Text by Mallika Chandra. Photographs courtesy Sean Davidson | Yabu Pushelberg
Left to Right: Dome rug; Glenn Pushelberg and George Yabu
Inspired by the idea of “impossible structures” that were exclusively created for Montreal’s Expo 67, Yabu Pushelberg — the multidisciplinary practice founded by George Yabu and Glenn Pushelberg — developed the forms for Memento. In this limited series of art pieces that was unveiled recently, the international design studio, that has offices in New York and Toronto, referenced the experimental output of the decades-old expo. The designers then selected memories and experiences that continuously inform their studio practice — from ’20s expressionist films to a meal made and shared with loved ones — and fused them with the initial reference to create contemporary pieces.
Through their two-year-long collaboration with Yabu Pushelberg for this collection, cc-tapis — founded by Nelcya Chamszadeh and Fabrizio Cantoni, and led by Daniele Lora, art director and partner — explored several different techniques and materials in their atelier in Nepal. The Milan-based rug-maker prides itself in bringing a contemporary approach to traditional methods and the rugs that emerged from this process are a testament to the ancient craft of the Tibetan artisans who cc-tapis works with. For Memento — they have combined both dyed and undyed materials, and produced some of the softest finishes. George Yabu, in fact, has particularly professed his love for the four undyed pieces from Memento — Axo, Iso, Ortho and Drift — because the subtly varying tones achieved were created not only during the handmade processes but were also influenced by the completely natural environment of valleys and mountains inhabited by the specific herd of sheep whose wool was used.
Edited excerpts from an interaction with the collaborators:
As evident in the title Memento, the collection is deeply inspired by memory. To what extent do your personal narratives find a place in your creative process and the final outcome?
Glenn Pushelberg (GP): Everything we touch or do begins with a dance of ideas that orchestrates a vision. We always like to start with a story — and that enables us to produce a clear purpose and emotion. Personal narratives are interwoven into everything we do; they comprise the essence of the studio and take us forward. In that way, everything we design is both simultaneously informed by memories and narratives and the future, thus creating an ecosystem of thinking and communicating.
These stories can be distilled from the smallest of things — from the wind stroking a curtain in a restaurant in Bangkok, to a tile we come across on a street, or a meal made with loved ones. What really inspires us is listening to the earth and connecting with people so that we can build worlds that make sense and are attuned to their needs and their futures.
Left to Right: Echo rug; Laneway rug
Can you tell us about some of the memories that came up during the design process? Which were the moments or spaces that you revisited?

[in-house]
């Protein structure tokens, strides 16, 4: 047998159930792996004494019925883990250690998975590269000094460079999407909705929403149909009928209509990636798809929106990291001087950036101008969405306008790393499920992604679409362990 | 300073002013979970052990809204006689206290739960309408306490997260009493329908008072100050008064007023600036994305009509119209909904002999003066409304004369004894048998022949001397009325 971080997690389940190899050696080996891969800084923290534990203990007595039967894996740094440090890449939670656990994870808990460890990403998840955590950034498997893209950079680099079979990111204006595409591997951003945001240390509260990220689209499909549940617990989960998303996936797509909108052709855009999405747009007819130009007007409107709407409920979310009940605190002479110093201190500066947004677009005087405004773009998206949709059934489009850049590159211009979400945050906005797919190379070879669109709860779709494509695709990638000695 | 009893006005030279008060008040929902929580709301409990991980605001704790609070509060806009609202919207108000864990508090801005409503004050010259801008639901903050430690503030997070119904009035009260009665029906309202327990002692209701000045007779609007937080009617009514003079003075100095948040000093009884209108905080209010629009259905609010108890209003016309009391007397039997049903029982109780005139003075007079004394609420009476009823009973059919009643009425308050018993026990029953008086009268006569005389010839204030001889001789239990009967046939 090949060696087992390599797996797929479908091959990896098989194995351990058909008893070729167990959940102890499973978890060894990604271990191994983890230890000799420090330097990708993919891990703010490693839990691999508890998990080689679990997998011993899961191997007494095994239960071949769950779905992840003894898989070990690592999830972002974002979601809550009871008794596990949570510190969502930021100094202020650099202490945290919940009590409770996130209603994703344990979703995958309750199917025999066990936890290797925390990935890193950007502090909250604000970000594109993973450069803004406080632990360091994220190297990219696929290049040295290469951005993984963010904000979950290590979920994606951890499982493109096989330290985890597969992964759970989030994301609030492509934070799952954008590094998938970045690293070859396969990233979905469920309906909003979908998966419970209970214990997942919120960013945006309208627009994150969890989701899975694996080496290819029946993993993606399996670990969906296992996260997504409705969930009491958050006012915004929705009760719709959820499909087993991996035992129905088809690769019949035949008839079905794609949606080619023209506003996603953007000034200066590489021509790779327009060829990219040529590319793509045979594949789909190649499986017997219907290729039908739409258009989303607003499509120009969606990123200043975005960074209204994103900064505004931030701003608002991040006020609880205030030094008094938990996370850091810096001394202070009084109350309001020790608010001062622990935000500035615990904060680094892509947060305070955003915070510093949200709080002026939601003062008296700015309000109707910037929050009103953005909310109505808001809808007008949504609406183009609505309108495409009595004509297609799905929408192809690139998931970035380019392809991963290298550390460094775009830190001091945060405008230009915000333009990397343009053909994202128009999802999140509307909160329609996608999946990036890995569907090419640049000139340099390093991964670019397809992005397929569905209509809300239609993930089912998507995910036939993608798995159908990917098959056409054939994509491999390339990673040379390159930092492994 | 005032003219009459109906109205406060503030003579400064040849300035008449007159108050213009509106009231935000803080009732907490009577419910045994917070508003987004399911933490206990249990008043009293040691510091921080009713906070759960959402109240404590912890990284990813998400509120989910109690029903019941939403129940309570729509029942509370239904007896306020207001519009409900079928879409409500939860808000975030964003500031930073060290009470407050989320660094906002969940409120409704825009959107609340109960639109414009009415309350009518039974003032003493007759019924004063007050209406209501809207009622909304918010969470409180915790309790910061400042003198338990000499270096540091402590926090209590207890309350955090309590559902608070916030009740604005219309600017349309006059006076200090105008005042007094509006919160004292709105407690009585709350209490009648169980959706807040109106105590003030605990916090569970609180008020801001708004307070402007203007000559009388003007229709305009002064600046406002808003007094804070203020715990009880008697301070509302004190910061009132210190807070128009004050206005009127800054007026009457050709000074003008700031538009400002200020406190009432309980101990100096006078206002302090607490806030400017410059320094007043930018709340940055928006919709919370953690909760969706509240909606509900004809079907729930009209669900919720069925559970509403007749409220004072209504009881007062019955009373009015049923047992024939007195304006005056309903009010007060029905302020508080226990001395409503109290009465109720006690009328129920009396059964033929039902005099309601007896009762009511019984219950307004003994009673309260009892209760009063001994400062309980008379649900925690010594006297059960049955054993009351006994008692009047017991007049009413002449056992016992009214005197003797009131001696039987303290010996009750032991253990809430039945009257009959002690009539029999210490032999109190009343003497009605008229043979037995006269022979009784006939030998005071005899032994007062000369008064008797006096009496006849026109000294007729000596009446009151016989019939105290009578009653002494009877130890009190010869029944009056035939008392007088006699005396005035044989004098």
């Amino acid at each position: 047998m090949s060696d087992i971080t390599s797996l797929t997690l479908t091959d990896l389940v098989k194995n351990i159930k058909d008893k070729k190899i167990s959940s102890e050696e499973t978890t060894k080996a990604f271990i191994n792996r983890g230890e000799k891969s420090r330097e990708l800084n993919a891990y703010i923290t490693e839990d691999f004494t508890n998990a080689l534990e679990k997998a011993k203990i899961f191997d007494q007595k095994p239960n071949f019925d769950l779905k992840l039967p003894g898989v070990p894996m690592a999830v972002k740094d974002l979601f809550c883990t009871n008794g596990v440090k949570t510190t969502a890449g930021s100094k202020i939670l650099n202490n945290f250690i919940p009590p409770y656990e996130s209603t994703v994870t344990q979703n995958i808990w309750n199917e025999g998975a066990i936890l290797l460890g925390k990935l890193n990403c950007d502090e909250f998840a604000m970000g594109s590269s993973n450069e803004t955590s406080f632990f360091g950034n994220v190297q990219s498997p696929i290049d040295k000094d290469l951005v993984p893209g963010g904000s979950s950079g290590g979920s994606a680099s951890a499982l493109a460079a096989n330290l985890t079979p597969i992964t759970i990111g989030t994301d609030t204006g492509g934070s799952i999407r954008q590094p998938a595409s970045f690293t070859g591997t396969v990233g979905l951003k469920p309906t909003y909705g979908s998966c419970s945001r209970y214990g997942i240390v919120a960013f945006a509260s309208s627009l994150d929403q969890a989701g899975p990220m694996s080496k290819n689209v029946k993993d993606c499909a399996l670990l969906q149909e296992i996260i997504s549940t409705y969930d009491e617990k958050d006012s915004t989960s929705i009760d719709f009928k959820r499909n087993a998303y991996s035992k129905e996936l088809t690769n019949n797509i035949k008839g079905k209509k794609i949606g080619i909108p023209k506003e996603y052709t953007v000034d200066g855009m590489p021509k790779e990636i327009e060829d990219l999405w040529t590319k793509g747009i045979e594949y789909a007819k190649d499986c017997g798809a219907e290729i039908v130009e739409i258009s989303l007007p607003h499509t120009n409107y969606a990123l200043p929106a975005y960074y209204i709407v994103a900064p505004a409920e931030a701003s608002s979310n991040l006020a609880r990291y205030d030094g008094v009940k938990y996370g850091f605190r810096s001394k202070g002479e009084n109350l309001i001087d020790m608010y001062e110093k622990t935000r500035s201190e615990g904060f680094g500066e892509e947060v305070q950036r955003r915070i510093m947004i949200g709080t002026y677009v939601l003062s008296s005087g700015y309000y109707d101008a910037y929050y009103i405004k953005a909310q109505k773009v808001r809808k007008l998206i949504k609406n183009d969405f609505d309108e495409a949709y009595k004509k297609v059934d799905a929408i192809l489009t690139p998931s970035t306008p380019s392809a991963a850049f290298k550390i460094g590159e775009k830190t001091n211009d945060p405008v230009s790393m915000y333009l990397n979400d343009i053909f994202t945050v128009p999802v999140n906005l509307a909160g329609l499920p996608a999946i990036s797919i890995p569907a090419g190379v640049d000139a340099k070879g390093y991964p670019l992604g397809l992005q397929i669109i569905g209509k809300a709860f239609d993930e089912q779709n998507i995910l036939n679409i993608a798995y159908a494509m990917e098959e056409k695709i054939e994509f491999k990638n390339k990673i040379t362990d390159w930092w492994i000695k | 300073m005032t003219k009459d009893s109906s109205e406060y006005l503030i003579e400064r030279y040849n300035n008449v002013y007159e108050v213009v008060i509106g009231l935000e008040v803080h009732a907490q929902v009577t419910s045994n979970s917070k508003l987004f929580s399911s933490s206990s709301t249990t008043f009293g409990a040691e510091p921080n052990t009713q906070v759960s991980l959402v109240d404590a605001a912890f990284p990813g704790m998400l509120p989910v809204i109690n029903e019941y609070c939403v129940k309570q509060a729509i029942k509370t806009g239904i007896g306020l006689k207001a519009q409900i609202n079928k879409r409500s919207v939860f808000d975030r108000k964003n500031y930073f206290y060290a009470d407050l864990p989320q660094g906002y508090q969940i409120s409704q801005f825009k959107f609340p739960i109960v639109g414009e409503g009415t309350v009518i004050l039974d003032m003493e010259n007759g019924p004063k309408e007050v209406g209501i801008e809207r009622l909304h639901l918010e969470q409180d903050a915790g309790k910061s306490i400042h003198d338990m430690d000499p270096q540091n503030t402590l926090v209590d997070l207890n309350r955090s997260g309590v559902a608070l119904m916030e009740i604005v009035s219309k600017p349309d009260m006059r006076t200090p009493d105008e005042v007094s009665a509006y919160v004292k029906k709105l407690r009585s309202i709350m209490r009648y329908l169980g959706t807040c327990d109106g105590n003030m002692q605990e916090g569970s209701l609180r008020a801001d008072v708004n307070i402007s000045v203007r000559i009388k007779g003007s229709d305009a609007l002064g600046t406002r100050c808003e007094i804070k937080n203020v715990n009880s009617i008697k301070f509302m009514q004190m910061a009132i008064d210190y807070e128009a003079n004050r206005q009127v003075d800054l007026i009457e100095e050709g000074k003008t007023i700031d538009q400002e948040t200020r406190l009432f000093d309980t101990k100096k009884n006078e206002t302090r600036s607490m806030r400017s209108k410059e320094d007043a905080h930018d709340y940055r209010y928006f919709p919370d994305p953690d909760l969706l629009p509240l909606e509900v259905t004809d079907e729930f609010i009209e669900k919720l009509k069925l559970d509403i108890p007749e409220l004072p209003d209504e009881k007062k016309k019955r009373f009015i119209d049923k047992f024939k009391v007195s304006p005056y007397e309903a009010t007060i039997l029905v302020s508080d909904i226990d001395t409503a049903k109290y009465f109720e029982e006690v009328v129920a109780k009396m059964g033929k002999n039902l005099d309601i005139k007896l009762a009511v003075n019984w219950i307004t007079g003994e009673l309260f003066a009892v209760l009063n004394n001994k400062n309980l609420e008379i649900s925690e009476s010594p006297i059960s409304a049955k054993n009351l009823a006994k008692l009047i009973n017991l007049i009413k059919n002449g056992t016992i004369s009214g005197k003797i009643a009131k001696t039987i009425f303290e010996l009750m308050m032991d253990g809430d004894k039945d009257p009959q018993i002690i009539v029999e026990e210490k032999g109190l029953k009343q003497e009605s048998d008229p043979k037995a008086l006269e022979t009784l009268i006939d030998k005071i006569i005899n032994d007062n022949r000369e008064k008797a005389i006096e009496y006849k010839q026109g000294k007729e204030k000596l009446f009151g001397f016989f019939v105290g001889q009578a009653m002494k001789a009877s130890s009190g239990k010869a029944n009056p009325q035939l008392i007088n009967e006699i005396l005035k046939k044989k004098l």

George Yabu (GY): The 1920’s expressionist film The Cabinet of Dr Caligari influenced both me and Glenn. I remember being mesmerised by it in my university film critique class and watching it again on my own. I was initially drawn to its fragmented, geometric angles and perspectives. And to this day it has remained in our minds and we often go back to it and reference it.
The idea behind Memento originated from the idea of “impossible architecture” and the fantastical structures that were created for Montreal’s Expo 67. The event remains significant to me in many ways. This world fair was 1000 per cent rooted in the experimental and it remained pure because it was a pop-up that was not intended to last forever. This happened before “pop-up” became a term. Its notions spiralled into the 3D forms that became the visual signifiers of the ‘Memento’ collection.
What are some of the key innovations — big or small — in this collection? How have Yabu Pushelberg married their sensibilities with the materiality that cc-tapis has come to be known for?
Daniele Lora: The main challenge in the development of the collection was the recreation of the delicate gradients imagined and designed by the North American design studio. We developed and produced several prototypes experimenting with different techniques and materials to translate the extremely delicate gradients into new aesthetics. Guided by a contemporary approach to traditional methods, our artisans combined both dyed and undyed materials to create seven unique hand-made pieces which evoke Yabu Pushelberg’s soft and undefined nostalgic moments that find an expression in the collection.
How has colour, or the lack of it — as in the undyed pieces — played a role in creating this collection?
GY: Undyed pieces are a fun surprise because they’re based on the breed of sheep that happened to walk by and needed their wool to be shaved at the time. What did the sheep eat? Were they from the valley or from the mountains? All these components impact the look of the undyed wool, which is what we love about it.
Today, the world is bathed in saturated Technicolor. We live in an HD (high-definition) world which is vivid and hyperreal, where technology allows the expression of spaces, of forms and colours in a more immediate way. But when you think of images of memories from the past, they were not as kinetic. So, colours stand out less to me personally when I go back into my memories and we wanted to bring that into the collection.